Gay Men Say that HIV is a Top Health Issue, but Few Get Tested Regularly

Published: October 27, 2014

The Rainbow Times
Eric Brus
Original Article:

More than half (52%) of U.S. men who identify as gay or bisexual consider HIV/AIDS to be the most important health issue for their community, according to a new report from the Kaiser Family Foundation (KFF). The 35-page report summarizes findings from a nationally representative survey of 431 men identifying as gay and bisexual. About half (49%) of the gay and bisexual men surveyed said HIV/AIDS is a “very” or “somewhat” significant issue for them personally, but only about a third (35%) said they were personally concerned about becoming infected, and over half (56%) said they were not personally concerned. When the survey participants were asked to describe the most important issue facing gay and bisexual men today, the greatest number (43%) cited discrimination or lack of acceptance as their highest concern, followed by equal rights (26%), and marriage equality (24%), and HIV/AIDS (20%).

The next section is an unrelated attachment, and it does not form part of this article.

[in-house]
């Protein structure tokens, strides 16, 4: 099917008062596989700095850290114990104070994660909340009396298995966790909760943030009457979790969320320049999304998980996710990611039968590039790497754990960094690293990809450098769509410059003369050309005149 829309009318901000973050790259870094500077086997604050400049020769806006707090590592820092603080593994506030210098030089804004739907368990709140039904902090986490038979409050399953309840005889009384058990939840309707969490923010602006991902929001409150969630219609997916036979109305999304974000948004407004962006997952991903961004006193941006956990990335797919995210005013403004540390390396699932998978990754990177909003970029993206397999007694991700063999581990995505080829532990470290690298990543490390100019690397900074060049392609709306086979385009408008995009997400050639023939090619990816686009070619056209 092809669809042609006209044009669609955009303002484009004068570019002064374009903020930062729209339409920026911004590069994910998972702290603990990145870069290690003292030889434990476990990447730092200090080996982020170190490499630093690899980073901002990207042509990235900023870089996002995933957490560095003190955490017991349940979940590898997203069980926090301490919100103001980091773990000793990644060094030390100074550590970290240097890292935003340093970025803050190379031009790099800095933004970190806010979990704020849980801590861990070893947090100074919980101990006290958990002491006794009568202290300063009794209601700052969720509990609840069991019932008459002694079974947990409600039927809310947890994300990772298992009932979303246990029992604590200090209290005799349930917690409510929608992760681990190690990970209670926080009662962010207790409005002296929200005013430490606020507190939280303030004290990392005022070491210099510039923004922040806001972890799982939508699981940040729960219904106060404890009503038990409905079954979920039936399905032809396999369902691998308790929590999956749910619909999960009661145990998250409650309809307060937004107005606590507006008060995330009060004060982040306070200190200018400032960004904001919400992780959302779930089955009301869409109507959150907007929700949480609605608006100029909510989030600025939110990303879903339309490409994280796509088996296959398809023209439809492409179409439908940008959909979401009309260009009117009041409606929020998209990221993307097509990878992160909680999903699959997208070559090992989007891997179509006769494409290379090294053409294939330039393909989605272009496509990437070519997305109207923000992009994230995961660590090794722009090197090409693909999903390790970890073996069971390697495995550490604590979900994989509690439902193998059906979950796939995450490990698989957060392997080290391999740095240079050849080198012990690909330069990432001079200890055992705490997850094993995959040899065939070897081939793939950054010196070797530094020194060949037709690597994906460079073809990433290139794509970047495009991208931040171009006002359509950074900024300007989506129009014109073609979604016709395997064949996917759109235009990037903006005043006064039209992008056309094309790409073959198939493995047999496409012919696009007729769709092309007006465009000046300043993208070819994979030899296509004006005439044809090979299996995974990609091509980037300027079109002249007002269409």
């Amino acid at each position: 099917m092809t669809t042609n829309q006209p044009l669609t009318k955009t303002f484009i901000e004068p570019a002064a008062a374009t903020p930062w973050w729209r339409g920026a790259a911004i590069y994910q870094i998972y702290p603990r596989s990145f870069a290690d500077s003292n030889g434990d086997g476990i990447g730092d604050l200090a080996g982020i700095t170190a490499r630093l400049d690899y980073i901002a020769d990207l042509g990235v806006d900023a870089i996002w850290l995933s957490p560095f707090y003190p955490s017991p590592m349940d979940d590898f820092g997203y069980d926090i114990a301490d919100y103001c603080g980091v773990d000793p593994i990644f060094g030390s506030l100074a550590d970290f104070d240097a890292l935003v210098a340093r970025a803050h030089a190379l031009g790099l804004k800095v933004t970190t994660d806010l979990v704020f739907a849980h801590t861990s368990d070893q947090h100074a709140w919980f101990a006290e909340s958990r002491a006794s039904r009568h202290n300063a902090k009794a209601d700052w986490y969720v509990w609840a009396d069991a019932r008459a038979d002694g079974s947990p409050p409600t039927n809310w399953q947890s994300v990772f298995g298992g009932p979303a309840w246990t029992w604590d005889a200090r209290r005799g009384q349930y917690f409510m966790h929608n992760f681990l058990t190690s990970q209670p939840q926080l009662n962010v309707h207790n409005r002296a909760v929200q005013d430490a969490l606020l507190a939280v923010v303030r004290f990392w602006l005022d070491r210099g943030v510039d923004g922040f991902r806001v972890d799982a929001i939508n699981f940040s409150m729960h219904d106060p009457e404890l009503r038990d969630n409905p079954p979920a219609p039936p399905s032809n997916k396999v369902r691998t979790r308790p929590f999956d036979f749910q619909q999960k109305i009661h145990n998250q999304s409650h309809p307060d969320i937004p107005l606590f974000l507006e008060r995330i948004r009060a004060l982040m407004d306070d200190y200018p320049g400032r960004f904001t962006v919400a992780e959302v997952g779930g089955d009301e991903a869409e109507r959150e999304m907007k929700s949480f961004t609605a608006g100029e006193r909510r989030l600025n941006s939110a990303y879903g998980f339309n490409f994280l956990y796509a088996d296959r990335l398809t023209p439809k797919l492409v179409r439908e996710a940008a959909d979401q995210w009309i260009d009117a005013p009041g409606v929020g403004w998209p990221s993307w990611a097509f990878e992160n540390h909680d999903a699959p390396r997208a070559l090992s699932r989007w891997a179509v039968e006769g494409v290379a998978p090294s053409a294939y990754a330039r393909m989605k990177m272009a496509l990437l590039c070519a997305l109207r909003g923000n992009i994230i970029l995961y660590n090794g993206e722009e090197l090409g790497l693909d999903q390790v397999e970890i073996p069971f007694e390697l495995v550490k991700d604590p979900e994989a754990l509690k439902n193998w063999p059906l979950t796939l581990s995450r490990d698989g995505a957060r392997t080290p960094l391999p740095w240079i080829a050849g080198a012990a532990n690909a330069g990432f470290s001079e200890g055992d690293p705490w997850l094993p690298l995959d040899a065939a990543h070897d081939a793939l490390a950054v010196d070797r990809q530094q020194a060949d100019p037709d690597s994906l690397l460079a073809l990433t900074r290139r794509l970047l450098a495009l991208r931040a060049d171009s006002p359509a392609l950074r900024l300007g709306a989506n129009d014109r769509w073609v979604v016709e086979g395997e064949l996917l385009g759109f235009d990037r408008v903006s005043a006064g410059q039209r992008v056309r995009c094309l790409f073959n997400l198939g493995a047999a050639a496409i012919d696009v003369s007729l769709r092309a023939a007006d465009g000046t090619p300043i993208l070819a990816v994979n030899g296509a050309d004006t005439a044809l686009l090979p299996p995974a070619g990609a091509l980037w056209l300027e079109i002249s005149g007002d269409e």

HIV Testing: Contrary to CDC recommendations that gay and bisexual men undergo frequent HIV testing, 70% of the men surveyed said they had not been tested for HIV during the previous year, and three in ten (30%) said they had never been tested for HIV. Compared to gay and bisexual men aged 35 and older, younger men were about twice as likely to say that they had never been tested for HIV (44% versus 21%).

HIV Knowledge and Awareness: Only about a third of the gay and bisexual men surveyed were aware that new HIV infections are rising among gay men. In addition, most gay and bisexual men don’t know what the current treatment recommendations are for persons living with HIV, nor are they aware of recent developments in HIV prevention. In particular, only about a quarter (26%) knew about pre-exposure prophylaxis (PrEP), and just one in ten knew someone, including themselves, who has taken PrEP. Similarly, just 25% knew about treatment as prevention – the fact that consistently taking anti-HIV medications dramatically reduces an HIV-infected person’s risk of transmitting the virus to their sexual partners.

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